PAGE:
While its true that we do receive a pittance in the form of a few cents for every page read, we do not receive royalties for books sold under the Kindle Unlimited program! In essence what we are subjected to thanks to our books being advertised in Kindle Unlimited is nothing short of blatant exploitation by Amazon!

While we all reluctantly give away a few free copies while promoting a work, regarding it as a necessary evil, what Amazon is doing is outrageous! In essence they deliberately abandoned paying royalties to each author in favour of KU and their cheap skate pay per page read scheme. Did it increase the number of copies bought? No! Nor does the giving away of hundreds of copies in a free promotion, despite what some pro Amazon pundits may say!

As a published author I will never ever obtain a copy of anyone’s book using KU. To do so would be to deprive my fellow published authors of the monetary acknowledgement for their literary endeavours – in other words, their royalty payment. As readers I strongly urge you to consider doing the right thing as well. Buy your copy!

I know there are many tight-fisted individuals who would argue that by getting books using KU they save money, and that in effect they are buying their copy.They could not be more in error if they tried! So the next time you chose a book to read consider paying for it.


Before you ask – yes I do have some free copies of ebooks. In total they number less than eight, each one sent to me by their author as a complimentary copy…


It’s inevitable whenever you publish…



Hi kiddies, I’m back on the offensive once again.

The following is a classic example of what happens when a Troll goes on the attack by looking for the next title on their hate list:

The text does not flow. I was frequently jolted by missing punctuation and poor sentence structure.

In this particular instance, the targeted book is my scifi love story:


Céleste: Love, Hate, Revenge and Danger among the Stars.

And yet, despite the above pathetic attempt to rubbish the book by a specific troll living in Vermont, one Sligo McKluge, when he delivered his blatantly obvious attack, the book continues to receive nothing but praise by those who have actually bought and read it from the beginning to the end. Which begs the simple question – why the hell does Amazon still allow bitter and twisted morons like McKluge to comment in the first place?

Before the peace and brotherly love set jump in to defend him by preaching about the fundamental rights of the individual, insisting McKluge was merely exercising his/its/her/their right to express their personal opinion according to the section on the democratic right to freedom of speech in the first amendment of United States’ Constitution, I would remind you that like every other successfully published author of my acquaintance who are constantly targeted by total fwits like McKluge, I can tell you that that particular argument does not wash! It is nothing more or less than a load of old horse manure, especially when authors do not have the right to veto all one and two star reviews. Or better still, like Facebook, be allowed to block certain people from commenting, or in this instance reviewing!!!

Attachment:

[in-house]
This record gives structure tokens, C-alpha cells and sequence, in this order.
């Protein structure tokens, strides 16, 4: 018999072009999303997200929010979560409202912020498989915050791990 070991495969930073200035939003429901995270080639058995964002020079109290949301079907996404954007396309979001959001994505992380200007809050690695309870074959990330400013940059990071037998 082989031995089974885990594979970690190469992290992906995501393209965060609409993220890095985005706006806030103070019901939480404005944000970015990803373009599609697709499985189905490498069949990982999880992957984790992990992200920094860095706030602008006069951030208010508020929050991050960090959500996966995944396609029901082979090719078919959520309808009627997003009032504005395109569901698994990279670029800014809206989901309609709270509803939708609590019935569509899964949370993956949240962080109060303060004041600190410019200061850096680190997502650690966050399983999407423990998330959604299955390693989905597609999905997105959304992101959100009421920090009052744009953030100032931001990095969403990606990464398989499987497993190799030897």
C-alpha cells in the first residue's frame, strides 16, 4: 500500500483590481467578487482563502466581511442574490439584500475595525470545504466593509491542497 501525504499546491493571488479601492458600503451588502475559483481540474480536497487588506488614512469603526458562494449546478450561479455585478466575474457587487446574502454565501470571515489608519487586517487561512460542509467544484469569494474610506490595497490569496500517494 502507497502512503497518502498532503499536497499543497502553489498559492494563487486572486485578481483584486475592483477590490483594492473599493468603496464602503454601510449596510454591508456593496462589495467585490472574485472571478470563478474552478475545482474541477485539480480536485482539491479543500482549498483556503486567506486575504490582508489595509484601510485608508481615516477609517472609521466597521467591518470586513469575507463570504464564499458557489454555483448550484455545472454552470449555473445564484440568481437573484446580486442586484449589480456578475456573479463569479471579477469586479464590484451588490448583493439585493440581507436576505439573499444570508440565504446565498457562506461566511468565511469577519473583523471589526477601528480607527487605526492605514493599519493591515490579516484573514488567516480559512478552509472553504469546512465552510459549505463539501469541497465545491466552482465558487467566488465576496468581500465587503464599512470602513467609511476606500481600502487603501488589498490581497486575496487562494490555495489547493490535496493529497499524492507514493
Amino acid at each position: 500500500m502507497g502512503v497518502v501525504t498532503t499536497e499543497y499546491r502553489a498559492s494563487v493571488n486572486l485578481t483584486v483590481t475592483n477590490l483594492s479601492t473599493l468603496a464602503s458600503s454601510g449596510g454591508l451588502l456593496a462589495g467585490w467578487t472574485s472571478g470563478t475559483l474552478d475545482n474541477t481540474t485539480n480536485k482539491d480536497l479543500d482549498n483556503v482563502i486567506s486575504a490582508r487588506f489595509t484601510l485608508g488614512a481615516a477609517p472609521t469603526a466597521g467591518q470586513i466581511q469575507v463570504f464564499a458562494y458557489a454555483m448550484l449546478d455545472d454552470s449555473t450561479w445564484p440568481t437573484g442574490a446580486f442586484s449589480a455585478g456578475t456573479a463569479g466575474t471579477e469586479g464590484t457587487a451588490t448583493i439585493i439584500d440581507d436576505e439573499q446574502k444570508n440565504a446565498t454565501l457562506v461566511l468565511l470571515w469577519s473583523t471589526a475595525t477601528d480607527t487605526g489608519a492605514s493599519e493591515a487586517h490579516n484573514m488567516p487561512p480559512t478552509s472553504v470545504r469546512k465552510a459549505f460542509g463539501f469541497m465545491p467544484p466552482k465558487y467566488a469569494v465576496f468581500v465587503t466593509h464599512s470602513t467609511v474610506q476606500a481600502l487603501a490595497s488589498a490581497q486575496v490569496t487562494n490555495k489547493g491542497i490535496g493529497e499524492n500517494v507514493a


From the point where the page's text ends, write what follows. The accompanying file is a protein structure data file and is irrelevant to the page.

PS – according to KDP, its being read in the US at the moment McKluge, so stick that in your pipe and smoke it!!!

Bah Bloody humbug


Two more reviews…


Despite everything here are a two more reviews – this time from Amazon Australia


Format: Kindle Edition Verified Purchase

I loved reading Celeste, where for me Star Trek meets a more current way of thinking, keeping it smaller and simpler in some ways yet much more complex and deep in others. Fascinating turns everywhere from steamy relationships, danger, a ship that comes to life, to meeting different yet familiar entities that have mastered the power of thoughts. A nice not seen before (by me) creative touch at the end, and yes, l would like to find out what happens after, hint, hint 😉


By Chris Graham TOP 500 REVIEWER on 24 March 2016

Format: Kindle Edition

A well thought out Space Trek, brief but plausible encounters with Aliens, touching on why they don’t seem to be keen on contacting us, the evolution of an Artificial Intelligence, a look at the origins of some ancient myths and a touch of Romance.
All the boxes are ticked in this latest Sci-Fi tale from author Jack Eason.
Will there be a sequel?
I’d like to think so.
The top revue is from PollyEster in Australia. The second is from our hairy friend Chris Graham aka The Story Reading Ape here in the UK. Both of them are followers of my blog. For which I am eternally grateful.
A few more positive reviews like these and I might just be tempted to write a sequal. So get buying and reading people…

Here is the first UK review



Format: Kindle Edition Verified Purchase

If you like your action fast paced this is for you. A beautiful ancient mystical being, an English Archaeologist and an ever changing band of misfits and rogues working together to save the world from a count down to an apocalyptic end.
A secret society and an evil god, trying to stop them from achieving their aim. Working against the clock to reactivate an ancient machine, it takes them across the globe. Will they make it? Love, treachery, heroism and around the world action – what’s not to like? This would make a great movie.
Now come on the rest of you, follow Kate’s example. Read and review it!

Thank goodness the promotion is over!


What many of today’s readers conveniently forget, or are wholly ignorant of, is the fact that getting your hands on a free copy of any book is a privilege, not a right!


To that end, the one time only five day promotion for this book ended at midnight California Time – that’s 8am this morning, here in the UK. From now on, if you want a copy you will have to open your wallet, set the moths free, and spend money buying it like everybody else.

Here are the two main links – and


The following is the breakdown of the free copies taken:

Amazon US – 46

Amazon UK – 5

Amazon Germany – 2